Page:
Blue Turtle Award 2013 – call for nominations for outstanding overseas conservationists


17 January 2014 


There are many examples of incredible work being done to conserve biodiversity in the Overseas Territories and Crown Dependencies by the people who live there. Most of this work is carried out without any blaze of publicity to show others what is possible. Government nature conservation advisers the Joint Nature Conservation Committee (JNCC) recognise this invaluable work with the Blue Turtle Award.


The call for nominations for this year’s award for nature conservation work undertaken by an individual, or group of individuals from an Overseas Territories and Crown Dependency is now live. The work or project should have been in place for a year, demonstrate innovation and have made a real difference. Nominations are invited from governments, non-governmental organisations, the voluntary sector, the private sector and individuals. Please note that the deadline for nominations has been extended to Friday 28 March 2014.


The winner of last year’s Blue Turtle Award was Brian Naqqi Manco, from the Turks & Caicos Islands (TCI). Working in nature conservation on the islands for the last 13 years in the private, public and voluntary sectors, Naqqi is deeply committed to his work. He has made a real difference to local neighbourhoods, increasing people’s knowledge about the islands’ rich biodiversity, and educating communities and future generations.


Marcus Yeo, Chief Executive of JNCC, said: “The Overseas Territories and Crown Dependencies have an incredibly rich variety of plants and animals, but in some cases urgent action is needed to ensure their continued survival. There are many examples of excellent conservation work by the people who live, in the Overseas Territories and Crown Dependencies. This year the Blue Turtle Award focuses on, acknowledges and rewards people’s efforts in the hope that others will be inspired by their achievements.”


Tony Weighell, Head of Overseas Territories & Crown Dependencies at JNCC said: “The Blue Turtle award aims to recognise the efforts made by committed individuals and groups to make a real difference to biodiversity conservation in their own Territory or Crown Dependency. This will be the fifth Blue Turtle award and we look forward to some inspiring nominations.”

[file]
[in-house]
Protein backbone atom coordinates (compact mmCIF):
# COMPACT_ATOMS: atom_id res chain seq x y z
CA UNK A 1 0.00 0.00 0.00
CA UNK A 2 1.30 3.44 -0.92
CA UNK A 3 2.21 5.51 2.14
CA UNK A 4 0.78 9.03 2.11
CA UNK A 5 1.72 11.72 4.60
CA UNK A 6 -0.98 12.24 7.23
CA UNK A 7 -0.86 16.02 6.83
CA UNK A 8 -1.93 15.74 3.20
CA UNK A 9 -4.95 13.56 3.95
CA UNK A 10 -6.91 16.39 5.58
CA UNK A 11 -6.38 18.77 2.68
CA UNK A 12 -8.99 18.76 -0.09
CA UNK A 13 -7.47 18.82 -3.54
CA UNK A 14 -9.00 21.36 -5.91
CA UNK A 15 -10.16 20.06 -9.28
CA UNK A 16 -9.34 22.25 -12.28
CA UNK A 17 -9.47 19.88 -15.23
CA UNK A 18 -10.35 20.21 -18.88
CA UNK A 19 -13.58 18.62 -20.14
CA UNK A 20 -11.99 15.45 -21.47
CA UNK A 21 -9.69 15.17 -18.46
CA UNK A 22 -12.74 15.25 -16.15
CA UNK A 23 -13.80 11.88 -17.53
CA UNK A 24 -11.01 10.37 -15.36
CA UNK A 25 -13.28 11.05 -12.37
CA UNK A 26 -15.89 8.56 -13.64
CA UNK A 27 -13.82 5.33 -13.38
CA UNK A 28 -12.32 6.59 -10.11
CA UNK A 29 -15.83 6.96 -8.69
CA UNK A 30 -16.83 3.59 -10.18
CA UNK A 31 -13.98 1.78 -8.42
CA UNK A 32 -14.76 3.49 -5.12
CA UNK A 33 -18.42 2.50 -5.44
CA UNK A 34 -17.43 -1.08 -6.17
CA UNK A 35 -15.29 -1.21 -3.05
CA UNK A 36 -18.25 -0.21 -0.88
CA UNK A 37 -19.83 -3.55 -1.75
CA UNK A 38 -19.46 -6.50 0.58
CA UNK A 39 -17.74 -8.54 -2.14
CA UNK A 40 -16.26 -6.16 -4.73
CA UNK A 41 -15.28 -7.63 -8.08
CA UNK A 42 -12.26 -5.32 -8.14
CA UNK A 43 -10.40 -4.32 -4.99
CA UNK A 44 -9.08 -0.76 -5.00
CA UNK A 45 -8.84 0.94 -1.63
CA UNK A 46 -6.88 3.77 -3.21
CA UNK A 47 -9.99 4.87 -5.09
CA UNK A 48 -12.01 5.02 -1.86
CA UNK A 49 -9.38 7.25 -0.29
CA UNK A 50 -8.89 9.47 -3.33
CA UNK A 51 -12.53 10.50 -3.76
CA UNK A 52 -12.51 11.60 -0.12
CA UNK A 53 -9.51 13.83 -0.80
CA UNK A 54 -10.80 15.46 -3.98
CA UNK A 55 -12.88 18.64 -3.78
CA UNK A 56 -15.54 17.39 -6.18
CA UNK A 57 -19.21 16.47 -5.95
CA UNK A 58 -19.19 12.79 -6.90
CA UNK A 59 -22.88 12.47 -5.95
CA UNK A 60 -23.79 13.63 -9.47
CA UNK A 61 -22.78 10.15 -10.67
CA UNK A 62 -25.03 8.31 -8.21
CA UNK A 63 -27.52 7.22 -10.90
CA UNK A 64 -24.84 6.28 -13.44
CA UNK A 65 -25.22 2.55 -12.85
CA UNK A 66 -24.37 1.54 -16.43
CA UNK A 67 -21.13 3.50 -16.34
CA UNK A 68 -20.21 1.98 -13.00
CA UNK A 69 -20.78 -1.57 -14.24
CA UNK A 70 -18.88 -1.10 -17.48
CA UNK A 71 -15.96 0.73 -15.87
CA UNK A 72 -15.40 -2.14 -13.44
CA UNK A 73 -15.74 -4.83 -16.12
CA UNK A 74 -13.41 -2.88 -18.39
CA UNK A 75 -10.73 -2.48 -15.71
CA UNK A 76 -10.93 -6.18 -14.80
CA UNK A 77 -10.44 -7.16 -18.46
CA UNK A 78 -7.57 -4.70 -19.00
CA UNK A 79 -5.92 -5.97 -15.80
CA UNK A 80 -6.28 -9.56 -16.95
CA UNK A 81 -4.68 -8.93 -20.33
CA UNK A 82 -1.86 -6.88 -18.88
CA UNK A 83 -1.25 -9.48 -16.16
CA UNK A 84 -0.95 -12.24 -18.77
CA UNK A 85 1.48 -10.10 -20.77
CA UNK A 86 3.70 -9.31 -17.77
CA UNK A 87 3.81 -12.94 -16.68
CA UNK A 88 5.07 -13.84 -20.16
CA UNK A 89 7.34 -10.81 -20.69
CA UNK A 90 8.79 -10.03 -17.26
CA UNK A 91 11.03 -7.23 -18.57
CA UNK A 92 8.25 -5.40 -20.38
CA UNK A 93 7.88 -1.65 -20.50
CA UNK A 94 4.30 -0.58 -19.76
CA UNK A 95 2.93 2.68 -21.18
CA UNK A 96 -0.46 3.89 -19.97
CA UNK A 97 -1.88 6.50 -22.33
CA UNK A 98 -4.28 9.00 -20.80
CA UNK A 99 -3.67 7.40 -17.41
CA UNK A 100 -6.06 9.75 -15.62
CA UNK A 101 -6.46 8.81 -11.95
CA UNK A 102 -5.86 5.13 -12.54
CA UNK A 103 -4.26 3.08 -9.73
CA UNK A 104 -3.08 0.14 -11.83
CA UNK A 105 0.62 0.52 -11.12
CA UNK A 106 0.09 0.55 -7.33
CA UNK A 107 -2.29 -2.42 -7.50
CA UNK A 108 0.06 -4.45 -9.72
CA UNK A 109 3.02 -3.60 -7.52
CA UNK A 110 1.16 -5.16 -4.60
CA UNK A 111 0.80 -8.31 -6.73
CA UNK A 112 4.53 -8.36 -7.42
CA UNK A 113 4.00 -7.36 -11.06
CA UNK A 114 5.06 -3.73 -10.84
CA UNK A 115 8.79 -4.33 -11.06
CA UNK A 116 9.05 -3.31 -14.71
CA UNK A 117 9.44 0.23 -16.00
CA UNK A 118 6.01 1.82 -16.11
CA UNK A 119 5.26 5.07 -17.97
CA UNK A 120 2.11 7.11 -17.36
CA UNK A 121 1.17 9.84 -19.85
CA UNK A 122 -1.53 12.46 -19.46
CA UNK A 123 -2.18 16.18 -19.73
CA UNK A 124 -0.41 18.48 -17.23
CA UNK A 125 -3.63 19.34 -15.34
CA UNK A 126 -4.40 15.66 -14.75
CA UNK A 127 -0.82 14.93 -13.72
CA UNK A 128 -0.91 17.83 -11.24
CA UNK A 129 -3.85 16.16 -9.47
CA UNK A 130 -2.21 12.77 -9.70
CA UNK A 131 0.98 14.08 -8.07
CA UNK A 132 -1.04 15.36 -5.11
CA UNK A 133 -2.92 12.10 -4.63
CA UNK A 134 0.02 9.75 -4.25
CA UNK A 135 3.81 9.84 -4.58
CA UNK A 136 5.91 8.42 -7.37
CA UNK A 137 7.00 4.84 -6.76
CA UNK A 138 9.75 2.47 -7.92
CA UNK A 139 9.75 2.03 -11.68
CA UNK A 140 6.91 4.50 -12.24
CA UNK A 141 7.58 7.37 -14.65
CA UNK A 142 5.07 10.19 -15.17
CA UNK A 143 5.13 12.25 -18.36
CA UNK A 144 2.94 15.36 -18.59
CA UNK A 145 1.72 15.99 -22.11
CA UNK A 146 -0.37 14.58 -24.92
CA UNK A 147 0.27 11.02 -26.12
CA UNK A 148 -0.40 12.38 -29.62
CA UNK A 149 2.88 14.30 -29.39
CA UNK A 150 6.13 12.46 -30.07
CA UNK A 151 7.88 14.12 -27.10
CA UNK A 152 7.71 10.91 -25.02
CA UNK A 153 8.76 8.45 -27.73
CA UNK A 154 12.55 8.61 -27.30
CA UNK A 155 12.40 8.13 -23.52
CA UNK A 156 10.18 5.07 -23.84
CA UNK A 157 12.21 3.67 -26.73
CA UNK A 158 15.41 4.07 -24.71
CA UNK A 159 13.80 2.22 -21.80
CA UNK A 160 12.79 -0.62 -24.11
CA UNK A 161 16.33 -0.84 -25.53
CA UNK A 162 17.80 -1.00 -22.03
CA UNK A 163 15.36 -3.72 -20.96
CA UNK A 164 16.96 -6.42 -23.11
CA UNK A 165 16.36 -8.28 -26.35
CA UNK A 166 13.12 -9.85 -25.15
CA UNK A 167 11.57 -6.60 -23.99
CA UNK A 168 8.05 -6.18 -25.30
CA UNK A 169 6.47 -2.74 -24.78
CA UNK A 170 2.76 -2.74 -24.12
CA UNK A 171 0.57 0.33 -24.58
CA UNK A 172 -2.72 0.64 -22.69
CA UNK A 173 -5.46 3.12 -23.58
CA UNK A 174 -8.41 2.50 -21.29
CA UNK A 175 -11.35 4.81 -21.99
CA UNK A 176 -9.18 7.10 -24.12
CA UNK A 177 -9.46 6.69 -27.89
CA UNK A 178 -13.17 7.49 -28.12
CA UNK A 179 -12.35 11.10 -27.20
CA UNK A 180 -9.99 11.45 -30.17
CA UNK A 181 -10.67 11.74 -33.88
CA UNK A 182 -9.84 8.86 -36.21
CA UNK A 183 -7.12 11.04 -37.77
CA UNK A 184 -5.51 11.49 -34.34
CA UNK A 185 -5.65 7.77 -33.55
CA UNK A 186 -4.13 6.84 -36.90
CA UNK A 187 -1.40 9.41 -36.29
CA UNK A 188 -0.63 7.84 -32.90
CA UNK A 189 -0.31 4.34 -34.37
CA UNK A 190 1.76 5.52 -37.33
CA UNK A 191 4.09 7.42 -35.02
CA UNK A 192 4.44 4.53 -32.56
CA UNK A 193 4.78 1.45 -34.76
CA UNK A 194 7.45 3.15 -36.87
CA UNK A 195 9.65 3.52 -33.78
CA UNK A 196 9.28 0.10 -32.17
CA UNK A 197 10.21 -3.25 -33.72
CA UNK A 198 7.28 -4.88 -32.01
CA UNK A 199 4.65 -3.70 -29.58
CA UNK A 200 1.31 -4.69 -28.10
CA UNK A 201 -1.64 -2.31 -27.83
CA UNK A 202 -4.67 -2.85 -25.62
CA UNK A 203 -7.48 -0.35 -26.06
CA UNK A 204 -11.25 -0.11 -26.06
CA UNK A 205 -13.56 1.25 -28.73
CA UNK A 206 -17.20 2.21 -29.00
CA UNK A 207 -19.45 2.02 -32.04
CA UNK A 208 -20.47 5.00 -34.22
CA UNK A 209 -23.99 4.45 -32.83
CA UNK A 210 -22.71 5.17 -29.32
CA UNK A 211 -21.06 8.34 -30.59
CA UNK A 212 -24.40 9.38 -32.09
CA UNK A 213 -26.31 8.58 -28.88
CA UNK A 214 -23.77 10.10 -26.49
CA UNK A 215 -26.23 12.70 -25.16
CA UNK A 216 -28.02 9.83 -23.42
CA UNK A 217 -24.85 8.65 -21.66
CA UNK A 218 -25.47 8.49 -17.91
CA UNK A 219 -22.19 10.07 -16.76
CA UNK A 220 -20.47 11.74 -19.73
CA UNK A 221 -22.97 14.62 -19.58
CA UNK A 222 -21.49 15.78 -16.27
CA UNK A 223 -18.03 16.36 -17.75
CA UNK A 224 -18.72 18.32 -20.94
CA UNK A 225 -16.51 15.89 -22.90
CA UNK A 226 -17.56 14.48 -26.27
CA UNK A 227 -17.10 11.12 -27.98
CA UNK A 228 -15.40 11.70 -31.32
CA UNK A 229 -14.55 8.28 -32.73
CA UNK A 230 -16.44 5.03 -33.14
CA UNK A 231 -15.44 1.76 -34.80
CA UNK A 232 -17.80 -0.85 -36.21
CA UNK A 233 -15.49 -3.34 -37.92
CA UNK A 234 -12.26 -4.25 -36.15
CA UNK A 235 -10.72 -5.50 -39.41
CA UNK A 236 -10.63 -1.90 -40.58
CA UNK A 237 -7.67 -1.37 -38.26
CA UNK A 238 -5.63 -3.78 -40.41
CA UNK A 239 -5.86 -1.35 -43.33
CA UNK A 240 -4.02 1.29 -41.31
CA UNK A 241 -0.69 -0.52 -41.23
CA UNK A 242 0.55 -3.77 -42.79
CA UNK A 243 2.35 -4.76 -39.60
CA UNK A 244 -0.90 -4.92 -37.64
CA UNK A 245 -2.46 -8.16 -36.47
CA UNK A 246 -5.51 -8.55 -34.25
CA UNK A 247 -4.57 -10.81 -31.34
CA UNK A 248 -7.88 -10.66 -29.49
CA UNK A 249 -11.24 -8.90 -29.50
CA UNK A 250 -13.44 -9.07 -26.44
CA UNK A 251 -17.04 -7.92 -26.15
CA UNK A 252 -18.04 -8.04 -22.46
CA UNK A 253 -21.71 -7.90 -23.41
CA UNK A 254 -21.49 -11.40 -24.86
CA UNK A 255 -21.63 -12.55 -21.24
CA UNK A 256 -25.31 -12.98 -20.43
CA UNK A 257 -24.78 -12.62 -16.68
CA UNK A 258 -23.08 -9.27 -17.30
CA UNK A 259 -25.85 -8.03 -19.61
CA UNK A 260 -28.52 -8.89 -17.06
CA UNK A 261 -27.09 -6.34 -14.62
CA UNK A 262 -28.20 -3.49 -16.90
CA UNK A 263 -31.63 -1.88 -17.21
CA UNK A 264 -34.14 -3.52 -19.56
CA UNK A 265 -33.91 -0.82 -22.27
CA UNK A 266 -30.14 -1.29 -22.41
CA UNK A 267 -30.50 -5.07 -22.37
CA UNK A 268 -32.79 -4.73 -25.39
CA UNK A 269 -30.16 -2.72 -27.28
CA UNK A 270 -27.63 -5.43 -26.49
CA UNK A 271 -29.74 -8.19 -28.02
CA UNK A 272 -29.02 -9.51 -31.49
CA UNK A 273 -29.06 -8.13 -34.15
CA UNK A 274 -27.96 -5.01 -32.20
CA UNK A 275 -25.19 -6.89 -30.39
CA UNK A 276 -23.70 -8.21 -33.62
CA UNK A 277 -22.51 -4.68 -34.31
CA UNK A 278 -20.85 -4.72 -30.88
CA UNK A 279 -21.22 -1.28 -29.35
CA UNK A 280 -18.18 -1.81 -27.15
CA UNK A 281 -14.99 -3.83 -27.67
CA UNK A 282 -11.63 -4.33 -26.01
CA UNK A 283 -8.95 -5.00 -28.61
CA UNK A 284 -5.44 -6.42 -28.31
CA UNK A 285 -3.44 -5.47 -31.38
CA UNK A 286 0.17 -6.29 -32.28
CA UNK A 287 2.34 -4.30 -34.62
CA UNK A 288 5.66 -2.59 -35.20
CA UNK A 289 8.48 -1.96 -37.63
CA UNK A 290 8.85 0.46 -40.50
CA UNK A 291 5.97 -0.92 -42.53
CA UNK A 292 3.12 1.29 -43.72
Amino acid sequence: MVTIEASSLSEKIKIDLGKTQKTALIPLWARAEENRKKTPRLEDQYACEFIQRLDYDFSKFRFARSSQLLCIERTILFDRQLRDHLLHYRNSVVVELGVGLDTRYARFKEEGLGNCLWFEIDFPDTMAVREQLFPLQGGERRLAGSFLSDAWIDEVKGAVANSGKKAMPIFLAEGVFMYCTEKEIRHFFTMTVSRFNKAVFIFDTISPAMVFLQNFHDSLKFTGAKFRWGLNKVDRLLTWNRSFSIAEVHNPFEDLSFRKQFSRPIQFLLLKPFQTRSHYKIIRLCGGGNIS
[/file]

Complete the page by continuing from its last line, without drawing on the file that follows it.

Notes to editors:


1. The Joint Nature Conservation Committee (JNCC) is the statutory adviser to Government on UK and international nature conservation, on behalf of the Council for Nature Conservation and the Countryside, Natural Resources Wales, Natural England and Scottish Natural Heritage. Its work contributes to maintaining and enriching biological diversity, conserving geological features and sustaining natural systems.


2. One of JNCC’s priorities is to provide advice on the conservation of biodiversity in the UK’s Overseas Territories and Crown Dependencies.


The awards will be presented based on the following criteria:

  • Nature conservation benefit/added value;
  • Innovation;
  • Community involvement;
  • Linked to a specific project OR demonstrating long-term commitment and dedication.


Any individual, or group of individuals (including governments) from and working on an Overseas Territory or Crown Dependency, can be nominated.


Nominations can be made by filling out a nomination form. Forms can be filled out online or by downloading a MS Word file. Guidance is included within the forms.


All emailed nomination forms should be submitted to the  no later than Friday 28 March 2014.


3. The United Kingdom’s 14 Overseas Territories are a diverse grouping. They range from the tiny Pacific island of Pitcairn with 47 inhabitants and a fragile subsistence economy based on fishing, horticulture, and the sale of handicrafts, to Bermuda just north of the Caribbean, which has a population of more than 62,000 and is one of the world's major financial centres.  They also include the Sovereign Base Areas on Cyprus, which are military bases.


4. The UKOTs have an amazing wealth of biodiversity.  Of globally threatened species identified in the 2004 IUCN Red List, 74 critically endangered species occur in the UK Overseas Territories (compared to 10 in mainland UK) along with 49 endangered species (12 in mainland UK) and 117 vulnerable species (37 in the mainland UK).  Many of these species are endemic and so are found nowhere else in the world


The Overseas Territories also hold regionally or globally important concentrations or assemblages of species.  For example, Ascension Island supports the second largest green turtle rookery in the Atlantic; Gough Island (Tristan da Cunha) has been described as, arguably, the most important seabird island in the world; and the reefs of the Chagos Archipelago (British Indian Ocean Territory) are some of the most pristine and best protected in the Indian Ocean (and account for some 1.3% of the world resource).


The three Crown Dependencies are possessions of The Crown in Right of the United Kingdom, as opposed to overseas territories or colonies of the United Kingdom. They comprise the Channel Island bailiwicks of Jersey and Guernsey and the Isle of Man in the Irish Sea. Being independently administered jurisdictions, none forms part of the United Kingdom or of the European Union.


5. For further information please contact the JNCC Communications Team via  or on +44 (0)1733 866886.